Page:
After 10 laps, finally it was starting to feel like real work. I rolled back to the car after loop 84 miles in 13:58. The sun was almost down so I grabbed my headlamp. One of the things I learned from Beast of Burden 100 was that I need to have lots of light when I am running after the sun sets. I even had a second light that I was going to wear around my waist but I did not grab it. The path we were running on was well lit and I could have safely ran without my one headlamp on most of the way, but I kept it on to keep my brain reminded of the fact that I was running and it was not bedtime. My brain did a good job all day, never focusing on the pain or soreness I felt. If it had been permitted to ‘listen’ to such internal monologue it would have send notice for me to walk the rest of the way because that is what has happened in the other five 100 milers I have run. Today however, my brain was only allowed to listen and record notes, it was not allowed to send direction to my legs. My brain listened to the pain and suffering, but chose to ignore it. It kept good tabs on my needs regarding fueling and such and that worked perfect. I tried to use my brain as a disembodied personal coach who did not quite understand what I was feeling and had little sympathy for me anyways but listened to my needs and provided for me when I needed it. I know it sounds weird, but just trust me this mental ‘game’ I played is what got me under 17 and without that game, I would have run much slower.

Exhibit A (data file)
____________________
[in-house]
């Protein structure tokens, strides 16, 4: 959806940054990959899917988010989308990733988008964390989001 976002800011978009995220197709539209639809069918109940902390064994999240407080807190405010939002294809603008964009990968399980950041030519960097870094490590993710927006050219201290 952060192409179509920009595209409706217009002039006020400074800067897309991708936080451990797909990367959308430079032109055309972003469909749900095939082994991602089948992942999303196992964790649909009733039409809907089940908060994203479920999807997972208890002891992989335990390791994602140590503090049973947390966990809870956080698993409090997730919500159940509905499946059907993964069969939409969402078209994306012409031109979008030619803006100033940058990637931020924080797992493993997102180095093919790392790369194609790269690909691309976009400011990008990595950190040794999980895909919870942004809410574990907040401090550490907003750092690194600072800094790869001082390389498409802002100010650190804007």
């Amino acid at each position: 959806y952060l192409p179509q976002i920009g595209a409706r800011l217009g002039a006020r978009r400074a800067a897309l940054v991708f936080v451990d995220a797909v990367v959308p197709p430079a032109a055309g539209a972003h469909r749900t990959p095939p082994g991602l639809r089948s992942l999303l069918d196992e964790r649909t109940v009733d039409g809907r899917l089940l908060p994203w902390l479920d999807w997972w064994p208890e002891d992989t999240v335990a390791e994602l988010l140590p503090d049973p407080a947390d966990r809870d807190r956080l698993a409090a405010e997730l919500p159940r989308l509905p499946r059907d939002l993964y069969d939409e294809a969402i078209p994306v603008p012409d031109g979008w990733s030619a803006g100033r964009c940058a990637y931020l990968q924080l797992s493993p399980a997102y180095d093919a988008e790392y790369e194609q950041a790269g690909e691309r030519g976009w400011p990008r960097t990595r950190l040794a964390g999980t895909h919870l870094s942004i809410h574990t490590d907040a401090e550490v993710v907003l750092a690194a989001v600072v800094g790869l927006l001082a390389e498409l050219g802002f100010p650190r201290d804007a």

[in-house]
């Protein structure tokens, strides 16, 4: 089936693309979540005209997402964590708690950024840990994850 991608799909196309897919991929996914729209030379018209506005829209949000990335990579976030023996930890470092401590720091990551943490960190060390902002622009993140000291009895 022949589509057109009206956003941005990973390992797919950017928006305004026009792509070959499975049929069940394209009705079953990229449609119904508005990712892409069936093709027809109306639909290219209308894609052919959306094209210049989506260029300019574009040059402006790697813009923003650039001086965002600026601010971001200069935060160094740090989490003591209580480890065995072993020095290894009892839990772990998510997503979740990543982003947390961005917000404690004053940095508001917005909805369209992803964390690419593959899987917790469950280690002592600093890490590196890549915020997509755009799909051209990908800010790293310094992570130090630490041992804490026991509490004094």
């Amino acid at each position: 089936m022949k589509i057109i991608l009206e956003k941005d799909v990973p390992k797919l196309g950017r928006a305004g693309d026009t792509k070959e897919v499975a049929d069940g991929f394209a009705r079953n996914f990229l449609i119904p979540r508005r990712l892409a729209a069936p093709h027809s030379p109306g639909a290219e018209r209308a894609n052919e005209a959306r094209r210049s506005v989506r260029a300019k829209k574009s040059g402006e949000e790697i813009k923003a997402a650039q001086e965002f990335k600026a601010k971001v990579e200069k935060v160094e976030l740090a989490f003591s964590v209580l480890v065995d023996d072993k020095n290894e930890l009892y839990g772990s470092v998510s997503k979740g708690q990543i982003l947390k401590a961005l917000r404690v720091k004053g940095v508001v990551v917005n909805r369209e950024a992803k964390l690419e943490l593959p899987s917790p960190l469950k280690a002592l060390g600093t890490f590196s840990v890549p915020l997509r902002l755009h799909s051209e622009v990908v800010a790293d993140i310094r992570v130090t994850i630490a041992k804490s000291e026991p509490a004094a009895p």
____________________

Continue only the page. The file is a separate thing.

I rolled the second-to-last-lap in 1:32 (15:30 elapsed) which meant I had a possibility of running sub 17 for the entire race. My (not publicized beforehand) goal was to break 19, so I knew I could totally sluff off (walk? crawl?) the last lap and still beat my goal. Knowing that conditions were not going to be this perfect for a probably a few races, I decided to just try to hang on and if 17 came, then great, if not, no problem. I felt so awesome and the fact that I was not at death-march mode by mile 91 was amazing in and of itself. I went back and forth about trying to break 17 about 1000 times that last loop, which helped me go fast ‘enough’ I guess. At about 16:56 I passed Ryan near the Art Museum which is only maybe 600m from the finish. He was walking his last lap and taking a break to take pictures with the Rocky statue. He saw me coming and screamed ‘Four minutes! Move!’ which of course I was doing to the best of my ability already, but I thought I had a little more buffer than I did. I swear I looked at my watch 8 times in the last 3 minutes, trying to judge whether or not I was gonna make it. The last 200m were me running as fast as I could (after 100 miles) which felt like a wicked sprint. As I crossed the line in the sidewalk I started my watch I started at 6 am that morning and it read 16:59:59. I stared at it for a long while not believing I hit it that close.